Voice-Controls Making Mobile, Desktop Devices Less Important For Online Commerce

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Some 19% of consumers have made a purchase using a voice-controlled device in the past 12 months, according to a study released Wednesday.

The Future of Retail report from Walker Sands is based on a U.S. consumer survey of more than 1,600 adults. One of the more interesting trends from the survey suggests the device is becoming less important as voice-driven, Internet of Things, and zero UI technology continue to connect consumers.

Even in its early stages, 15% of consumers say they always or often make purchase by voice.

Some 19% say they have made a purchase through Amazon Echo or another voice-controlled device in the past year, and 33% plan to make a purchase one in the next year.

Nearly one-fourth of consumers own a voice-controlled device, such as Amazon or Google Home, 16% and 6%, respectively. Another 20% plan to purchase one this year.

Millennials are more inclined to purchase through voice-connected systems. In fact, 37% of Millennials, ages 26 through 35, say they either always or often shop online via voice-controlled devices. And 43% of consumers in that group report having made a voice-controlled purchase during the past year.

There are concerns about purchasing through voice devices. The top, security at 38%; privacy, 33%; lack of visuals, 31%; uncertain about price and payment process, 29%; difficulty of voice interactions, 24%; and even an inability to search across products, 22%.

Given this technology, the survey found nearly half of participating consumers prefer to shop via a nontraditional channel, such as mobile, desktop or voice-controlled device, compared with 54% who still prefer to go into a store and have a traditional experience.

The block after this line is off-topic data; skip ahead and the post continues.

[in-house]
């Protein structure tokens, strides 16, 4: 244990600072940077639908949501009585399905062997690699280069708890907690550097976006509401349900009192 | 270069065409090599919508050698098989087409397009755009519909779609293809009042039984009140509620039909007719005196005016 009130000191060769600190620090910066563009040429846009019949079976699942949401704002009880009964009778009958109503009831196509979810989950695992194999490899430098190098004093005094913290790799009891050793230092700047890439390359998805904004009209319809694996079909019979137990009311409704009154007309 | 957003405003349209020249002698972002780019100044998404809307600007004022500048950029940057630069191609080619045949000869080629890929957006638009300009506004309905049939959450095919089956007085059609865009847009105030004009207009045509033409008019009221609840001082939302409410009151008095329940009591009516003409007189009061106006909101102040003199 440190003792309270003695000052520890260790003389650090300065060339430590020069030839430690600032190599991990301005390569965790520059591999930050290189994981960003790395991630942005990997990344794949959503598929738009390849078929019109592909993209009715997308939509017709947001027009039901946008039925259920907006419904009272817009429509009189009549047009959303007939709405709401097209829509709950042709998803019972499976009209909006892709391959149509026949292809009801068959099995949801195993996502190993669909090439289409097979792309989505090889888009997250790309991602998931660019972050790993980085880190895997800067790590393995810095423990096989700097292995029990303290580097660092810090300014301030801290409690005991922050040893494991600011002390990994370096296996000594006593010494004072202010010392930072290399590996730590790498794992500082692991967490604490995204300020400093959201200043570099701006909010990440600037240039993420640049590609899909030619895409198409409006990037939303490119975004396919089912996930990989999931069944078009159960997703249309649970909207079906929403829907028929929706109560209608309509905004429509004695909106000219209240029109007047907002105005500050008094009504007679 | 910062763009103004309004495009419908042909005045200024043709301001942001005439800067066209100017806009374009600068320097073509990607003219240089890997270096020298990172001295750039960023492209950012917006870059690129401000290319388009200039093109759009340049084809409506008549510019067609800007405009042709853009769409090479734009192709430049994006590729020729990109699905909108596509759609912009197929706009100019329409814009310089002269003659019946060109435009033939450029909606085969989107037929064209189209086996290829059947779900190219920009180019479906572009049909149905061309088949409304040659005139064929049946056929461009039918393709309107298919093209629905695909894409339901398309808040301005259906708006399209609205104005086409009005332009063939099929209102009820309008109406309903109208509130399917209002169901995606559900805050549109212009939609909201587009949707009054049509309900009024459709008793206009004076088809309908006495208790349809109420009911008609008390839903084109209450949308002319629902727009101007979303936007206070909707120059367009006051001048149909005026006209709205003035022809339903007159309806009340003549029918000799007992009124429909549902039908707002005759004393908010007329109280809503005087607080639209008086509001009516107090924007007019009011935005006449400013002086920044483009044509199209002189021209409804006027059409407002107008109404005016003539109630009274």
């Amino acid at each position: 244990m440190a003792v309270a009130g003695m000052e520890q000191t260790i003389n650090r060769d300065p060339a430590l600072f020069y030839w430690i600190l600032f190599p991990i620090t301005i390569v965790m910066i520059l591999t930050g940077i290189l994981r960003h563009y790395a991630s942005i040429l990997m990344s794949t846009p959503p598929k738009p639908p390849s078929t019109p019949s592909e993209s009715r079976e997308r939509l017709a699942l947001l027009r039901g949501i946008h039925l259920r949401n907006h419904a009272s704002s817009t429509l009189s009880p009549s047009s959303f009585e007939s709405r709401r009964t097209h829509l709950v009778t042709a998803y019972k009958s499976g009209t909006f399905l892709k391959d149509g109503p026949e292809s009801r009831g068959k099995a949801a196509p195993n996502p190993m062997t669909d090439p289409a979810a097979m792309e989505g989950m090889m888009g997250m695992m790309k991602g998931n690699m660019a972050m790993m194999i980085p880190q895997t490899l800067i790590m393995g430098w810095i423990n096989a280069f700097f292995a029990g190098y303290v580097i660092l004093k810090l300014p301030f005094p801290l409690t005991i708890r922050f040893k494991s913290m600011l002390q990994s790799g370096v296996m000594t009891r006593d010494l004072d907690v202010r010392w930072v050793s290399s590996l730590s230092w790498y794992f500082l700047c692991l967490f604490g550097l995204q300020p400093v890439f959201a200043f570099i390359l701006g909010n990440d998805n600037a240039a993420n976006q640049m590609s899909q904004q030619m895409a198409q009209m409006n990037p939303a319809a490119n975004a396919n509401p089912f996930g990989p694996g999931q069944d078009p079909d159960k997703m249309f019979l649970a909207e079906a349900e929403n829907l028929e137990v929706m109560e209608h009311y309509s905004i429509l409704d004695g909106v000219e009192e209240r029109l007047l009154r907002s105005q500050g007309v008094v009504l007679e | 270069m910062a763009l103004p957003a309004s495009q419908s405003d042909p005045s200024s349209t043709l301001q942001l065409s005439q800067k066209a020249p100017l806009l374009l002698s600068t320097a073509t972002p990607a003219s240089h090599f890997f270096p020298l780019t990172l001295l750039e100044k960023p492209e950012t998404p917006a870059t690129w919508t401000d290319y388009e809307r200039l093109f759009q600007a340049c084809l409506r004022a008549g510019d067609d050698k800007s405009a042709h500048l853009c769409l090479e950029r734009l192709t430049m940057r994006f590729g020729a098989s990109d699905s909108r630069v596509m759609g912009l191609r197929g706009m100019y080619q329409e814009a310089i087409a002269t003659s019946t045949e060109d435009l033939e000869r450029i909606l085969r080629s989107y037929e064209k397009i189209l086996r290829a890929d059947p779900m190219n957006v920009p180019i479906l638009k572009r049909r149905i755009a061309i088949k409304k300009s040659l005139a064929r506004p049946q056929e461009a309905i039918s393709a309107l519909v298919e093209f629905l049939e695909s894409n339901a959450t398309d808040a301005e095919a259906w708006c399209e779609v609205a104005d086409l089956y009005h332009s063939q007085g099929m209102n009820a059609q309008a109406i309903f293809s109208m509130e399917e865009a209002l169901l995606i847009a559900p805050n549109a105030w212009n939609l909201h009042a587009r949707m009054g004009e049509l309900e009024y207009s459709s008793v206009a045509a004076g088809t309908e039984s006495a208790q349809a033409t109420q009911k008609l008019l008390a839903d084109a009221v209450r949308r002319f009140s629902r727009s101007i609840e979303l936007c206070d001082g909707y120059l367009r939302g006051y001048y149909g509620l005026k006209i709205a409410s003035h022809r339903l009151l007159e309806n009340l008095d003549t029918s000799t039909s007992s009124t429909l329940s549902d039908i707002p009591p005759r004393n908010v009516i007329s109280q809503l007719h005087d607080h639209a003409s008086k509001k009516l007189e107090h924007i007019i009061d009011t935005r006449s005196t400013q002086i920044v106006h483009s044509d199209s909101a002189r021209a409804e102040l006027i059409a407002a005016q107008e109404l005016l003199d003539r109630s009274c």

Still, more than 80% of those participating in the survey said they had not made a voice-driven purchase and 48% said they were not likely to do so.

About 61% of shoppers said they shop online at least once monthly. But more than half of the shoppers still visit physical stores at least weekly.

Exclusive discounts seem to drive mobile app purchases. Some 65% of those participating in the study said they have mobile shopping apps on their phone, and 66% said they made a purchase through one of those apps. About 29% said they always or often do most of their shopping via mobile app, and 38% always or often shop on mobile websites.

But those apps are likely to link to a marketplace, such as Amazon, Ebay or Etsy. In fact, 51% have a marketplace app, rather than a retailer, 40%, and brand application at 13%.

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